6. The method in accordance with claim 5 wherein said organomolybdenum compound is made by reacting molybdic oxide and sodium gluconate in a weight ratio of from 1:1 to 1:9.
7. The method in accordance with claim 5 wherein said organomolybdenum compound is made by reacting molybdic oxide and sodium gluconate in a weight ratio of about 1:5 to produce a compound which upon vacuum drying, occurs as solid, white, nonhydroscopic crystals having a melting point range of about 84 to 97 grams in 100 grams H.sub.2 O.
8. The method in accordance with claim 5 wherein said molybdic oxide and said sodium gluconate are reacted in a weight ratio of about 1:3 to about 1:5.
9. The method in accordance with claim 5 wherein said metallic surface is a steel surface.
The invention relates to the synthesis and utilization of a novel corrosion inhibitor which is the economical reaction product of molybdic oxide with a suitable carboxylate salt. Moreover, the inventive molybdate-gluconate complexes afford effective inhibition of the corrosion problem known as scaling.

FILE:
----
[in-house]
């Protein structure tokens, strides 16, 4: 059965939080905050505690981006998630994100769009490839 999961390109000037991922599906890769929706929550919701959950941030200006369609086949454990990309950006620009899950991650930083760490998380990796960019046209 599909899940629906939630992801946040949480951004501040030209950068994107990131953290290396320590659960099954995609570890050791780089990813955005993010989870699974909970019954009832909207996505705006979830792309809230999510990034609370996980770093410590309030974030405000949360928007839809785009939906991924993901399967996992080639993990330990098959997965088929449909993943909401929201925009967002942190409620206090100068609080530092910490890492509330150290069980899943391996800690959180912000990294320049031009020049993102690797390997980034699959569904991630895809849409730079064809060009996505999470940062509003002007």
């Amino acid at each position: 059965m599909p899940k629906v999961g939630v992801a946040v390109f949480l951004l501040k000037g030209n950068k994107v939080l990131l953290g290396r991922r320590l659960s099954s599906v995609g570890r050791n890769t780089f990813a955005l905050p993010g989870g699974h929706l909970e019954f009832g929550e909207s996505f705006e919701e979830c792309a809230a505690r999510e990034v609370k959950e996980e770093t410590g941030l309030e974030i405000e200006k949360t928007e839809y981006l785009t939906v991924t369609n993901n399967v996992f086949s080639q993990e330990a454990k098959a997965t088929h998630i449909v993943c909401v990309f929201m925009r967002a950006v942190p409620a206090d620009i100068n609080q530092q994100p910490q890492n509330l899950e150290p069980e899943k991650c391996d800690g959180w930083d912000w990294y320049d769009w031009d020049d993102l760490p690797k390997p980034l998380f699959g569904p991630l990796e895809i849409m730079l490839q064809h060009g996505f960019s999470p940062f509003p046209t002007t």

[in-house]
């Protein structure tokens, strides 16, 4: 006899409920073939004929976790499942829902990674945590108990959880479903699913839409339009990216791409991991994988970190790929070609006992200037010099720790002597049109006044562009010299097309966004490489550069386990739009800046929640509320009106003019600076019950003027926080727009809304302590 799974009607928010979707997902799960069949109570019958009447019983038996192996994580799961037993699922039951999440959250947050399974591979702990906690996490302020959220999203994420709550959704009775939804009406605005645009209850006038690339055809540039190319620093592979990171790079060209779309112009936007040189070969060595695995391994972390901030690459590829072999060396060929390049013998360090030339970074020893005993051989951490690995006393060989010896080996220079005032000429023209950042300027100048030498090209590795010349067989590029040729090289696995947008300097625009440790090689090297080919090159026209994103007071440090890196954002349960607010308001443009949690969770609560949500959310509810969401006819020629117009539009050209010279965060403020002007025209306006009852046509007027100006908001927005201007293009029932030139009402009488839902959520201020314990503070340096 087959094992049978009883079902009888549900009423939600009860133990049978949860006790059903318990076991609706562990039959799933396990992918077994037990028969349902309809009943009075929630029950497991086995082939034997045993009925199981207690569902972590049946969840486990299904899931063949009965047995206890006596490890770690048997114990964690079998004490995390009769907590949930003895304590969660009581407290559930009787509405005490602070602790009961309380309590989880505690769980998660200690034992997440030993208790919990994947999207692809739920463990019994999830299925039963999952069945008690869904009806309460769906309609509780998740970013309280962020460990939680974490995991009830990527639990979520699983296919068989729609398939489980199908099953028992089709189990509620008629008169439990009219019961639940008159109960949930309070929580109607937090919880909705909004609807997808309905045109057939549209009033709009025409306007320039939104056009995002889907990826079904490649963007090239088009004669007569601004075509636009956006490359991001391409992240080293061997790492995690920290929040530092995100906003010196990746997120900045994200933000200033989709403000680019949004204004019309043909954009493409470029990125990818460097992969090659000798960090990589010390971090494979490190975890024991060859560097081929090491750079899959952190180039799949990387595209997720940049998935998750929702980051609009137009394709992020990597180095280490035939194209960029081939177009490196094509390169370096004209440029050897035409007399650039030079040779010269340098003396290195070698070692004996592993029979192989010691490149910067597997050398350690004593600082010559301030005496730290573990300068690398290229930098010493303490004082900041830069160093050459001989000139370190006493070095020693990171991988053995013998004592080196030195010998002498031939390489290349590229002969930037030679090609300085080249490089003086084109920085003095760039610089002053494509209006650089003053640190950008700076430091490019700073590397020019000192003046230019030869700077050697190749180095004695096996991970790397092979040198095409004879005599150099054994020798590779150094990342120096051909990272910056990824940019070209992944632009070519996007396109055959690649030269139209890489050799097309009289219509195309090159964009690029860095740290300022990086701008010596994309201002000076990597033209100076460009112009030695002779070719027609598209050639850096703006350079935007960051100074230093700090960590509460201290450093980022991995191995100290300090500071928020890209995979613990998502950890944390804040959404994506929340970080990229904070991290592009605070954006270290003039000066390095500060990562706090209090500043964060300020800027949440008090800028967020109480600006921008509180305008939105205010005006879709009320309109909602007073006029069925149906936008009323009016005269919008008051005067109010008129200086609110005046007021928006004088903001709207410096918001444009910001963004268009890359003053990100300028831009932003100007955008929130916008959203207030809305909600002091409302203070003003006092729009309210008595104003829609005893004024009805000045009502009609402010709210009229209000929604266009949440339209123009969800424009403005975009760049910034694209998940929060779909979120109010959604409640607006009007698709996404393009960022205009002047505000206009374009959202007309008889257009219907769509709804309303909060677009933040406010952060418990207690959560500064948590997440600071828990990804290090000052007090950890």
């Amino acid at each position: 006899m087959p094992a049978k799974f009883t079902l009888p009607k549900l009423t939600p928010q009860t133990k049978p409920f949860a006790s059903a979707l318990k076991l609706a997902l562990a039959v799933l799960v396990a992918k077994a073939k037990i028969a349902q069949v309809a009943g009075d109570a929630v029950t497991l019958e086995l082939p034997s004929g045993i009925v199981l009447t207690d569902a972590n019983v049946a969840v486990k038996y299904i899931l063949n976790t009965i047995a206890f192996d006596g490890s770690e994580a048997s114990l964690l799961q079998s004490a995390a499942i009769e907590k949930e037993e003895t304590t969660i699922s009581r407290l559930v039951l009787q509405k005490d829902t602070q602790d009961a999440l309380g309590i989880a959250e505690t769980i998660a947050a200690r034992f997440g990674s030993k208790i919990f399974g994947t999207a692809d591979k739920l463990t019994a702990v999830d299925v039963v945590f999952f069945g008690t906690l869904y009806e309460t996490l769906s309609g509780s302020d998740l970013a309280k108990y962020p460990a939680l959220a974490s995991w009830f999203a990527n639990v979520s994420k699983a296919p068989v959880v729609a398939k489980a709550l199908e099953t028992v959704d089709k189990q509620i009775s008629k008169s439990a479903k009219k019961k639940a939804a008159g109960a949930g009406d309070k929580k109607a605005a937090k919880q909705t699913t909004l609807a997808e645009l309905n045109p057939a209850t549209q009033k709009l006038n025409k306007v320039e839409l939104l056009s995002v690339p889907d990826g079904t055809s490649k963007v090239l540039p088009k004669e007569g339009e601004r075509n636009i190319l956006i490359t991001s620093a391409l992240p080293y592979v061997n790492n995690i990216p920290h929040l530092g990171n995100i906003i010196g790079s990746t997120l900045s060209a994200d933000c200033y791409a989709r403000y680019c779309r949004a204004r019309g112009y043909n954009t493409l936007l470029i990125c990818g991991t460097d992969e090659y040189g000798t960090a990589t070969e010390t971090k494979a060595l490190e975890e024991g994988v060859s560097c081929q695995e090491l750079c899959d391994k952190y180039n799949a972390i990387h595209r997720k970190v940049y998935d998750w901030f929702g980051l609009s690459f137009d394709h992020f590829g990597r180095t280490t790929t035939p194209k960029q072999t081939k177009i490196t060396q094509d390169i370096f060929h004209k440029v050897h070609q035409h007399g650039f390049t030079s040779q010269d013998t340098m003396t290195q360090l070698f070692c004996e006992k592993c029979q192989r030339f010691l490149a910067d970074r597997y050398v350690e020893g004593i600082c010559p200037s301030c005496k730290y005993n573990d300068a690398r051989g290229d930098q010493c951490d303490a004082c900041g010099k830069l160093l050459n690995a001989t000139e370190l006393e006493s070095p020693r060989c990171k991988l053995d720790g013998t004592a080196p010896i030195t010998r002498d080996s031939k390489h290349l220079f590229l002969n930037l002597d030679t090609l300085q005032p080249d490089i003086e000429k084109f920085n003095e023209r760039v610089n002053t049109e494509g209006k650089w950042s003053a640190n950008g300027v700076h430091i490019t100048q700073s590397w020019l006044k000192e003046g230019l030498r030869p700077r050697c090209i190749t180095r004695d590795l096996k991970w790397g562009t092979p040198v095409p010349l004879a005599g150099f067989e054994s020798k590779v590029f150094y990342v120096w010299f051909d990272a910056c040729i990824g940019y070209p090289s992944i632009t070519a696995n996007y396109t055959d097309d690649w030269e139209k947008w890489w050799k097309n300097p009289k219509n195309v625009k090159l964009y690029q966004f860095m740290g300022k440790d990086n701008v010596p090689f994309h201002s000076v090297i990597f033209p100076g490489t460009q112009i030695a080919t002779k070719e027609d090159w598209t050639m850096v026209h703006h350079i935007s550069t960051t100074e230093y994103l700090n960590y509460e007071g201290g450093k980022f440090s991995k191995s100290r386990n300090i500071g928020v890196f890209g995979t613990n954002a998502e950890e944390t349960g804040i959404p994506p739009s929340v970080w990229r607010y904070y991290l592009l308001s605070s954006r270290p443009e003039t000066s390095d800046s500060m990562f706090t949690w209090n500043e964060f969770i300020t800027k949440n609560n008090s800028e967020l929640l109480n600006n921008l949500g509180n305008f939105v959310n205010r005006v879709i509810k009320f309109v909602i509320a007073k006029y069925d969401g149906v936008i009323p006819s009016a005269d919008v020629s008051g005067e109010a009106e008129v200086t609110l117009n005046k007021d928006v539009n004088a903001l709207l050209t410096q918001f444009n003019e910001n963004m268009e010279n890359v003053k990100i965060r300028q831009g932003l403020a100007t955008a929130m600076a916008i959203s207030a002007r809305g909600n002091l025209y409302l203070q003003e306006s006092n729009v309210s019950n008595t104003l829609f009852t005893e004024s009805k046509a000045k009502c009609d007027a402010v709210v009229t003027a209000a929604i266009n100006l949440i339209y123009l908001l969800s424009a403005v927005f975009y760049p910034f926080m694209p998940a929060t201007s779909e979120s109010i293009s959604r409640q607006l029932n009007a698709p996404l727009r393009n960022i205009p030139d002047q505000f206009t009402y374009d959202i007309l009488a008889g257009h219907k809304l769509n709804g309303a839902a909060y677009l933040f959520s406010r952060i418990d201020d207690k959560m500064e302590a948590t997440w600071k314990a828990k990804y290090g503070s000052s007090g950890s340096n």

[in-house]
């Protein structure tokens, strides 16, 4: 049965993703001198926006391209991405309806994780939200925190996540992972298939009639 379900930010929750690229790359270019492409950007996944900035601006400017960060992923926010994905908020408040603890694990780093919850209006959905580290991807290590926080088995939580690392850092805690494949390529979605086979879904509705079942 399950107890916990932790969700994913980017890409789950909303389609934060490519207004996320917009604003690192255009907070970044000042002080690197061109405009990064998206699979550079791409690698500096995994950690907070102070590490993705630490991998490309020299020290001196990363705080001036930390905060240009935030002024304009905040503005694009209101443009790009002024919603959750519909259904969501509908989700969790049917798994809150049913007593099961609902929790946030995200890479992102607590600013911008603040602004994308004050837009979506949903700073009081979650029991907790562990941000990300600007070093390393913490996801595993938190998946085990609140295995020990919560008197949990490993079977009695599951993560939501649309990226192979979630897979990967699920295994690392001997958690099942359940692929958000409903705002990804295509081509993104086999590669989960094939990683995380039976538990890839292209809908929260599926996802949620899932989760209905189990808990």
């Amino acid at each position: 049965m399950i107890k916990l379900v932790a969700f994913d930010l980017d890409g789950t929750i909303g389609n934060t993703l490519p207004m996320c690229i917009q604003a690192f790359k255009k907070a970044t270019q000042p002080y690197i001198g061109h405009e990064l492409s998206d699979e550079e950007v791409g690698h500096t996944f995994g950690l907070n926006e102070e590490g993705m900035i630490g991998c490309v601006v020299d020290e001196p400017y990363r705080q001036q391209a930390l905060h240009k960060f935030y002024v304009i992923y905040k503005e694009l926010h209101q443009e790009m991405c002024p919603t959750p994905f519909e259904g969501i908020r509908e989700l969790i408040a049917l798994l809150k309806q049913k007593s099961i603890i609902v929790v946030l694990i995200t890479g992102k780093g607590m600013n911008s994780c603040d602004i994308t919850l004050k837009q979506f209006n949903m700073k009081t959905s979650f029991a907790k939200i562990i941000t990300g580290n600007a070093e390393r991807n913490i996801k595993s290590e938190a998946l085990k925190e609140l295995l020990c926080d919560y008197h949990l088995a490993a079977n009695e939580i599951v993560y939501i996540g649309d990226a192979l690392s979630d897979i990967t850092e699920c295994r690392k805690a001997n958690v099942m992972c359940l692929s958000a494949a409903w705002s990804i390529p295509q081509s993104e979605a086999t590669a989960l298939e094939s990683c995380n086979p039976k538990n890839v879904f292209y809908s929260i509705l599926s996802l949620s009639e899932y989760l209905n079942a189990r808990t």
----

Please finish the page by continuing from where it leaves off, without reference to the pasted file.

Water is the best known corrosive agent causing rapid corrosion, either directly or indirectly, of most types of metallic surfaces, especially those of iron or iron alloys such as steel. Therefore, protection or resistance against corrosion from water and water-soluble corrosive reactants has been a primary concern of research and development, concomitant with the universal utilization of metallic, particularly, iron containing materials.